Sunday 13 June 2021

1745 - A lengthy discourse or procrastination?

I've been planning the 1745 Project for some time. In fact, looking back at things, I first pledged to the Flags of War Kickstarter for figures back in 2018. Needless to say - this is not the oldest project \I have going, but it is one of the oldest since I moved continent in 2016. 

To date, there have now been three Kickstarter 'Waves' from Flags of War, and I have bought into each, so now, with the exception of the Irish Piquets,  (which I am now kicking myself I didn't get..) I now have a little of pretty much everything - 

I've actually had a long term hankering for a 1745 campaign or armies or battles. I suppose; having grown up with hugely conflicting and sometimes romanticised versions of the myth, having walked Culloden Moor in the rain, and learning to sing 'Hey Johnnie Cope' as a small child, it's inevitable that like most Scots, I would have some impression of the whole thing. I remember illustrations of how the Scot was depicted in contemporary or near contemporary prints and papers.   

'Sawney on the Bog House' att: James Gillray, (Wikipedia)

Untangling the myth from facts was immeasurably helped by Stuart Reid's 'Like Hungry Wolves' and '1745, A Military History of the Last Jacobite Rising', some contributions by John Prebble 'Culloden' and more recent publications such as 'The Army of George II 1727-1760' Peter Brown and 'The Lilies & The Thistle' by Andrew Bamford. There are also of course, the Osprey Books on uniforms, clothing and campaigns. With the one thing in common being the illustrations that show inordinate amounts of tartan. There are tartan breeks, tartan waistcoats, tartan coats, jackets, cloaks, hose, plaids, hats - in fact, a wealth of tartan. 

It's not worth re-hashing all the debate about tartans here, most readers will know that much of the tartan myth is a spurious 19th Century concoction at least partly to soothe injured pride in the far-flung Imperial outpost of North Britain. So we know that tartan would not have looked as we now know it.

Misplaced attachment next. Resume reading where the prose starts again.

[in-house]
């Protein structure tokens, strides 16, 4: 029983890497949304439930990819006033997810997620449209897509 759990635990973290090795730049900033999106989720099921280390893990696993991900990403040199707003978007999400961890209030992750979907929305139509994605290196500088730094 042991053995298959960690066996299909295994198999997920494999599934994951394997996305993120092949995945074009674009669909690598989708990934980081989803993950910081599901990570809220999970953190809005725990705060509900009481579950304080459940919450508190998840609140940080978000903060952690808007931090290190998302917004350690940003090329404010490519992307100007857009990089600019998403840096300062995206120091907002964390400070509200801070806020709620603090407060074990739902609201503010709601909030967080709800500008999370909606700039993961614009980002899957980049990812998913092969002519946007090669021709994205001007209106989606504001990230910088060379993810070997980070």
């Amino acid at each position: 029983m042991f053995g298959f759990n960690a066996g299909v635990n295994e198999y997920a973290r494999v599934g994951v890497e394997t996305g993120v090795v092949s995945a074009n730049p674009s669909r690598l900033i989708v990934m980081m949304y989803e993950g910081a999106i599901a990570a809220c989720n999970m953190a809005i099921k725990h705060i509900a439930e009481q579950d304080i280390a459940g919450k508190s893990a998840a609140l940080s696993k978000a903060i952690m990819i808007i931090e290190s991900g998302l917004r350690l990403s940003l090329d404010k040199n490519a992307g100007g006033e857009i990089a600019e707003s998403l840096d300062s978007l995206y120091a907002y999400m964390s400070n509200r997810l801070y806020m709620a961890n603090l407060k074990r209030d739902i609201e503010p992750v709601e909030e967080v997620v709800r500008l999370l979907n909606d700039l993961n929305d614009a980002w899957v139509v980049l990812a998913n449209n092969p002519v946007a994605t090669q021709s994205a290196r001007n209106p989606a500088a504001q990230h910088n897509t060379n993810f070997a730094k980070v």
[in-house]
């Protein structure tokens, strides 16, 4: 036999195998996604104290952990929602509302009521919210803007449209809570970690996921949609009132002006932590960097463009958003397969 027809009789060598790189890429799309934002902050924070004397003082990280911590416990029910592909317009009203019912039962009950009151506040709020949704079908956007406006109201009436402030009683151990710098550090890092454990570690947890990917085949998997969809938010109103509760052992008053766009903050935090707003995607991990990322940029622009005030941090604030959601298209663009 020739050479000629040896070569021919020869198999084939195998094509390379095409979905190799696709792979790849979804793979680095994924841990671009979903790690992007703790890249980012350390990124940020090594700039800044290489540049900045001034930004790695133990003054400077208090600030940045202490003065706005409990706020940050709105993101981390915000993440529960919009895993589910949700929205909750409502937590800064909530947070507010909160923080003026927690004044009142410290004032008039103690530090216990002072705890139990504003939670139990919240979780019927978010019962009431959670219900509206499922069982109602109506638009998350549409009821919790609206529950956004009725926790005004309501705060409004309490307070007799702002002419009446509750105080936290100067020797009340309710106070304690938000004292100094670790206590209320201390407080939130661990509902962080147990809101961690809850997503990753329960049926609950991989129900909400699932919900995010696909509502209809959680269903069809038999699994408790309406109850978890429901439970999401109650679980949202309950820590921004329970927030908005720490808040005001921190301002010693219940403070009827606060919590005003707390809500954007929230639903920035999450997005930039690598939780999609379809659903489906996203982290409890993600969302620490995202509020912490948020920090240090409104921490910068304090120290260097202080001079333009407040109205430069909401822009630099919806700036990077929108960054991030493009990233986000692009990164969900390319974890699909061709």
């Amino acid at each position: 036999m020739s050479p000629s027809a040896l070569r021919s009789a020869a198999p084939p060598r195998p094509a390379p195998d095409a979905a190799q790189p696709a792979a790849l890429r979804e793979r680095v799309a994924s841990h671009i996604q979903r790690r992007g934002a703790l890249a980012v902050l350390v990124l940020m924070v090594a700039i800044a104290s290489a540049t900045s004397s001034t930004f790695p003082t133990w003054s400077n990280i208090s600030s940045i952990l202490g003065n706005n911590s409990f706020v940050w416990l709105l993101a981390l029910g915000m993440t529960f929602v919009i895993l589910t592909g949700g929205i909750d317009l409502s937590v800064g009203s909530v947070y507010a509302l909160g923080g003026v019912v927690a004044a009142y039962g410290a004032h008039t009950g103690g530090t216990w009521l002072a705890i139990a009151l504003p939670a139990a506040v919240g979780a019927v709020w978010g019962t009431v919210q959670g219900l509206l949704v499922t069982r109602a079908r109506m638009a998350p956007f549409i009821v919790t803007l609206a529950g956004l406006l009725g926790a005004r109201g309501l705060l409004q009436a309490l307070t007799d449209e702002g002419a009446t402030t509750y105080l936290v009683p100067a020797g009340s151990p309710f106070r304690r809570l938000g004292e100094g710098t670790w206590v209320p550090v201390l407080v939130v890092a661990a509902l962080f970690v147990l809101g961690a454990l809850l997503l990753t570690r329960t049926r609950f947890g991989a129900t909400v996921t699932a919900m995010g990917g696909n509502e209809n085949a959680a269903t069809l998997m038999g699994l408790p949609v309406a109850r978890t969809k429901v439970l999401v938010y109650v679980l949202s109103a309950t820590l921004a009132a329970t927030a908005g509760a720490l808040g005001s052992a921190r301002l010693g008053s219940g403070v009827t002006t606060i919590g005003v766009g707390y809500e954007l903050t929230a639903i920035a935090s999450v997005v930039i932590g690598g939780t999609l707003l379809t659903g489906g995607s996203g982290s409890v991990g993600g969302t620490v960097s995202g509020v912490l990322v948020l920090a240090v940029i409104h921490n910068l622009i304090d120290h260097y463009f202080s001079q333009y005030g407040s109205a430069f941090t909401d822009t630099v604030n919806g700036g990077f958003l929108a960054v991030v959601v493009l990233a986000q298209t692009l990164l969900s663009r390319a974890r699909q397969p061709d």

What we do have are contemporary or near contemporary illustrations such as the famous painting by David Morier:- 

'Culloden', David Morier via Wikipedia

Not to mention numerous near contemporary portraits of Lairds, Clan Chiefs, and other 'High Heid Yins' of that ilk. Many of them wearing extraordinary, and to the modern eye, ludicrous amounts of tartan.

I'm suspicious of such sources, for a variety of reasons. Firstly, that there was a real tendency to 'other' the Jacobites, and what easier way than to play up their barbarity of dress. It's the equivalent of all those Victorian illustrations of Africans with bones through their noses and grass skirts. Savages, of course. 

Then there was the proscription of the kilt, so gentlemen needing to display their Scottish-ness were depicted in trews, waistcoats and jackets of tartan. Whether this was reflected in their daily dress it is impossible to know.   

In any case, I should really be painting dozens of kilted savages, with claymore and targe, dirk and musket, but instead I am shilly-shallying - and to date have spent more time on Shock Markers than on actual infantry.

Now, whether to do artillery, 10th Dragoons or \Bagot's Hussars next? Anything to defer the savage hordes,


  1. Great start Doug, I have also toyed with the 45, painting several bags of old glory then selling them to fund another project as nobody in my old area was interested in the 45.
    Now in France I am kicking myself as I want to do it again...perhaps some customers also so we live and learn!

    French Wargame Holidays

    1. Having seen your Gallic hordes, I would love to see your take on the tartan covered savages. I also tell myself that the Government forces have dual use as War of the Austrian Succession forces, and the French and Irish Piquets as opposition forces. Then few Austrians... and another project off and running.

  2. Excellent figures Doug, nice to be able to drool over them.
    Try the printed tartan on paper and glue on with PVA method, I find it works well.

    Willz Harley

  3. Hey Doug your figures look great. As a total aside, more than a century later in the New Zealand wars colonial troops often wore tartan blankets as a sort of kilt. The tartan was incidental - a kilt instead of trousers was deliberate. They were much easier to wear in the usually wet, often dense bush.

    1. Thanks Vince, yes, I saw I think it was Roly's pieces on NZ colonial troops, talking about kilts. Interesting stuff. I have completed some more, dragoons and artillery just need to photograph them now. And about to tackle some blokes in full plaid. Wish me luck!